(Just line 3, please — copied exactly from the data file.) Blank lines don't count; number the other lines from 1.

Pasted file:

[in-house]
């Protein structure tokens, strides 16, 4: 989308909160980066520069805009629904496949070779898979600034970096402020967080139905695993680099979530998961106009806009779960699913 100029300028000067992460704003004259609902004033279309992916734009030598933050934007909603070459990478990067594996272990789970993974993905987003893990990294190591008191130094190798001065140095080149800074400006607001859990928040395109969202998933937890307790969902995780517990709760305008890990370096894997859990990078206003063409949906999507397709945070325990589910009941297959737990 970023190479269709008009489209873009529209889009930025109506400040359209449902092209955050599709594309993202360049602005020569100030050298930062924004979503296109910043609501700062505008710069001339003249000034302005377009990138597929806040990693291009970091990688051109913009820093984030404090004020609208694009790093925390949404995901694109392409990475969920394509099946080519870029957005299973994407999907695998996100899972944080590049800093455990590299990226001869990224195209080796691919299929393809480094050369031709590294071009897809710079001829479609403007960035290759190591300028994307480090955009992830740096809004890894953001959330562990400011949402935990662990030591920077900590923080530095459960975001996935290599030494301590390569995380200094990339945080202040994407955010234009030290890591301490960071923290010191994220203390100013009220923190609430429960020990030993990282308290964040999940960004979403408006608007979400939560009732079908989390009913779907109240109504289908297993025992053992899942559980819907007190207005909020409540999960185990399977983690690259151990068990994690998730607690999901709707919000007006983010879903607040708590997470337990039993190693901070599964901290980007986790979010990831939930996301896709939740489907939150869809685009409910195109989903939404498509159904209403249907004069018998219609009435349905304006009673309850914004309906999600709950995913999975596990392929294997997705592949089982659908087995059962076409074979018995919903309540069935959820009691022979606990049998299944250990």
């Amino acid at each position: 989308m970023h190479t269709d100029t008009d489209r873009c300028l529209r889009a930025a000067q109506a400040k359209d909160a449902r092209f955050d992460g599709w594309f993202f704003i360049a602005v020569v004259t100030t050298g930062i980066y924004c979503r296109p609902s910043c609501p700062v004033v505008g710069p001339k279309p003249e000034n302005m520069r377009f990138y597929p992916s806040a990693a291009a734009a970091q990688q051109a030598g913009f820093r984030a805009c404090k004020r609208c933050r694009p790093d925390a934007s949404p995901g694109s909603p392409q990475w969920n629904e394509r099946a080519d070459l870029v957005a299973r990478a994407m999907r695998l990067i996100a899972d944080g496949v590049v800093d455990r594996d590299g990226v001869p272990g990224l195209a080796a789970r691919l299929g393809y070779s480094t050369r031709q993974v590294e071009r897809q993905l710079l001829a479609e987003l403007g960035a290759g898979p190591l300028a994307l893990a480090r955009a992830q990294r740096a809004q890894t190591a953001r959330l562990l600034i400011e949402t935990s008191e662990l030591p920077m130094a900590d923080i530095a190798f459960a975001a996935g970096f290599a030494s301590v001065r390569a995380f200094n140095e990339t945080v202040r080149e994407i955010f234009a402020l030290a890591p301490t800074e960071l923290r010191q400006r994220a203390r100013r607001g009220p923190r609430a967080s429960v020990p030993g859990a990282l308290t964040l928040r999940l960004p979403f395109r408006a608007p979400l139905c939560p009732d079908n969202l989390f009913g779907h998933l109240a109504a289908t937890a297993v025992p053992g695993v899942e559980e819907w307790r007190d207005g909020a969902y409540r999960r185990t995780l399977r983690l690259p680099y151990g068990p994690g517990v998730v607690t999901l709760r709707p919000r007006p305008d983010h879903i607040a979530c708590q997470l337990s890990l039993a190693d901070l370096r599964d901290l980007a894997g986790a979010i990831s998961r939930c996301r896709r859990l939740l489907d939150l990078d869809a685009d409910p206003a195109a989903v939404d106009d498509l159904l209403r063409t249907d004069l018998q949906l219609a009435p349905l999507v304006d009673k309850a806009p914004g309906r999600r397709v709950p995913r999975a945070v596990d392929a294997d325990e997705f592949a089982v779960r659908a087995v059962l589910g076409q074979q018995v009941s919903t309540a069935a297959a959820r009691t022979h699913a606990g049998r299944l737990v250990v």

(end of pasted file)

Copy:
């Amino acid at each position: 989308m970023h190479t269709d100029t008009d489209r873009c300028l529209r889009a930025a000067q109506a400040k359209d909160a449902r092209f955050d992460g599709w594309f993202f704003i360049a602005v020569v004259t100030t050298g930062i980066y924004c979503r296109p609902s910043c609501p700062v004033v505008g710069p001339k279309p003249e000034n302005m520069r377009f990138y597929p992916s806040a990693a291009a734009a970091q990688q051109a030598g913009f820093r984030a805009c404090k004020r609208c933050r694009p790093d925390a934007s949404p995901g694109s909603p392409q990475w969920n629904e394509r099946a080519d070459l870029v957005a299973r990478a994407m999907r695998l990067i996100a899972d944080g496949v590049v800093d455990r594996d590299g990226v001869p272990g990224l195209a080796a789970r691919l299929g393809y070779s480094t050369r031709q993974v590294e071009r897809q993905l710079l001829a479609e987003l403007g960035a290759g898979p190591l300028a994307l893990a480090r955009a992830q990294r740096a809004q890894t190591a953001r959330l562990l600034i400011e949402t935990s008191e662990l030591p920077m130094a900590d923080i530095a190798f459960a975001a996935g970096f290599a030494s301590v001065r390569a995380f200094n140095e990339t945080v202040r080149e994407i955010f234009a402020l030290a890591p301490t800074e960071l923290r010191q400006r994220a203390r100013r607001g009220p923190r609430a967080s429960v020990p030993g859990a990282l308290t964040l928040r999940l960004p979403f395109r408006a608007p979400l139905c939560p009732d079908n969202l989390f009913g779907h998933l109240a109504a289908t937890a297993v025992p053992g695993v899942e559980e819907w307790r007190d207005g909020a969902y409540r999960r185990t995780l399977r983690l690259p680099y151990g068990p994690g517990v998730v607690t999901l709760r709707p919000r007006p305008d983010h879903i607040a979530c708590q997470l337990s890990l039993a190693d901070l370096r599964d901290l980007a894997g986790a979010i990831s998961r939930c996301r896709r859990l939740l489907d939150l990078d869809a685009d409910p206003a195109a989903v939404d106009d498509l159904l209403r063409t249907d004069l018998q949906l219609a009435p349905l999507v304006d009673k309850a806009p914004g309906r999600r397709v709950p995913r999975a945070v596990d392929a294997d325990e997705f592949a089982v779960r659908a087995v059962l589910g076409q074979q018995v009941s919903t309540a069935a297959a959820r009691t022979h699913a606990g049998r299944l737990v250990v």